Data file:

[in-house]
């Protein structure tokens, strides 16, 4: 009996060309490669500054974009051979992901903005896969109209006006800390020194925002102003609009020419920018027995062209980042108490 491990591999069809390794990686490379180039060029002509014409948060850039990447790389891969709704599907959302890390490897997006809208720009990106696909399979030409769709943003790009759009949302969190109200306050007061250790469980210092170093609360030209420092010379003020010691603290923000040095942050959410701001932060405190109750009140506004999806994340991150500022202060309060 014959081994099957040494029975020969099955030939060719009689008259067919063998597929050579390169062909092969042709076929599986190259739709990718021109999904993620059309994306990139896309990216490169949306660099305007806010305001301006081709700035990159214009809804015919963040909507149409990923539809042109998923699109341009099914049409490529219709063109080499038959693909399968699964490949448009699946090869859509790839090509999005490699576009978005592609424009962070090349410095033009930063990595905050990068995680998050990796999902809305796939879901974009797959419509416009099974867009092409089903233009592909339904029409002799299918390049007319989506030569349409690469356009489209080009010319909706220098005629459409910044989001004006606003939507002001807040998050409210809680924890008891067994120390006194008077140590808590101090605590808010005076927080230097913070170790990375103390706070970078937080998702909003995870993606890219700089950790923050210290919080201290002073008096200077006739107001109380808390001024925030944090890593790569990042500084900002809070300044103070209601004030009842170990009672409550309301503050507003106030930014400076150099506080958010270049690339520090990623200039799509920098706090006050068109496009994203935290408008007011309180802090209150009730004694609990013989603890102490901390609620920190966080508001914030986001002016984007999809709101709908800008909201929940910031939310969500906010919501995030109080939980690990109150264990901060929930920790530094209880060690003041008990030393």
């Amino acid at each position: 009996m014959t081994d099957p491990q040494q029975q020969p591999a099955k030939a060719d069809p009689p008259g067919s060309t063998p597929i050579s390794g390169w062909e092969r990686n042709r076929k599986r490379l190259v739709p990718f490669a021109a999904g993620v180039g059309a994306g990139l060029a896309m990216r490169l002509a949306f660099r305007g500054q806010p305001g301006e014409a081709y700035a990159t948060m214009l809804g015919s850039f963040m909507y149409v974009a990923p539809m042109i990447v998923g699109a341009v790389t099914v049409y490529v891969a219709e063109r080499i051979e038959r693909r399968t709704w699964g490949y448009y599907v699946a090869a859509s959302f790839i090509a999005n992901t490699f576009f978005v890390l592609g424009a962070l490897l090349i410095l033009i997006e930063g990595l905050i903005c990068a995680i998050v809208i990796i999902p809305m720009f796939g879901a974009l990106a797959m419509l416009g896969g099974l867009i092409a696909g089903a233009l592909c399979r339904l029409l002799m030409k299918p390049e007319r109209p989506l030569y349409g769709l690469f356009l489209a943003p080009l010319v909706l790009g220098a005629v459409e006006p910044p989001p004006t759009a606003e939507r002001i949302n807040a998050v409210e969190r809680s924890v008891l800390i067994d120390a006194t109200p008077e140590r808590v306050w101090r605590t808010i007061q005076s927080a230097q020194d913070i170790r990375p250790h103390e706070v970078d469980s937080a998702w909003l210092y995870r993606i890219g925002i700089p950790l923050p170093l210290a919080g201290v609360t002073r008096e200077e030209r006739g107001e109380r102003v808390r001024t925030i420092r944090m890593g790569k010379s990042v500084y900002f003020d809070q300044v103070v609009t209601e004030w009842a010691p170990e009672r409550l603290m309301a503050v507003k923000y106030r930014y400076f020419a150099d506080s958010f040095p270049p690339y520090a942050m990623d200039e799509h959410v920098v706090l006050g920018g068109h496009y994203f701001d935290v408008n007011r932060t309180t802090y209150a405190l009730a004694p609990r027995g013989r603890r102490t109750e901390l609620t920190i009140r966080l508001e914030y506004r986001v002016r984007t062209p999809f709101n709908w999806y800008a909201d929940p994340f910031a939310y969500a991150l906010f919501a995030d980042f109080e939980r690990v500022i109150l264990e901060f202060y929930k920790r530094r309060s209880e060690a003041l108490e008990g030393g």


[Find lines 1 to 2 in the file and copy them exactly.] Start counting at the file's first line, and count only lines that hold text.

[in-house]
């Protein structure tokens, strides 16, 4: 009996060309490669500054974009051979992901903005896969109209006006800390020194925002102003609009020419920018027995062209980042108490 491990591999069809390794990686490379180039060029002509014409948060850039990447790389891969709704599907959302890390490897997006809208720009990106696909399979030409769709943003790009759009949302969190109200306050007061250790469980210092170093609360030209420092010379003020010691603290923000040095942050959410701001932060405190109750009140506004999806994340991150500022202060309060 014959081994099957040494029975020969099955030939060719009689008259067919063998597929050579390169062909092969042709076929599986190259739709990718021109999904993620059309994306990139896309990216490169949306660099305007806010305001301006081709700035990159214009809804015919963040909507149409990923539809042109998923699109341009099914049409490529219709063109080499038959693909399968699964490949448009699946090869859509790839090509999005490699576009978005592609424009962070090349410095033009930063990595905050990068995680998050990796999902809305796939879901974009797959419509416009099974867009092409089903233009592909339904029409002799299918390049007319989506030569349409690469356009489209080009010319909706220098005629459409910044989001004006606003939507002001807040998050409210809680924890008891067994120390006194008077140590808590101090605590808010005076927080230097913070170790990375103390706070970078937080998702909003995870993606890219700089950790923050210290919080201290002073008096200077006739107001109380808390001024925030944090890593790569990042500084900002809070300044103070209601004030009842170990009672409550309301503050507003106030930014400076150099506080958010270049690339520090990623200039799509920098706090006050068109496009994203935290408008007011309180802090209150009730004694609990013989603890102490901390609620920190966080508001914030986001002016984007999809709101709908800008909201929940910031939310969500906010919501995030109080939980690990109150264990901060929930920790530094209880060690003041008990030393």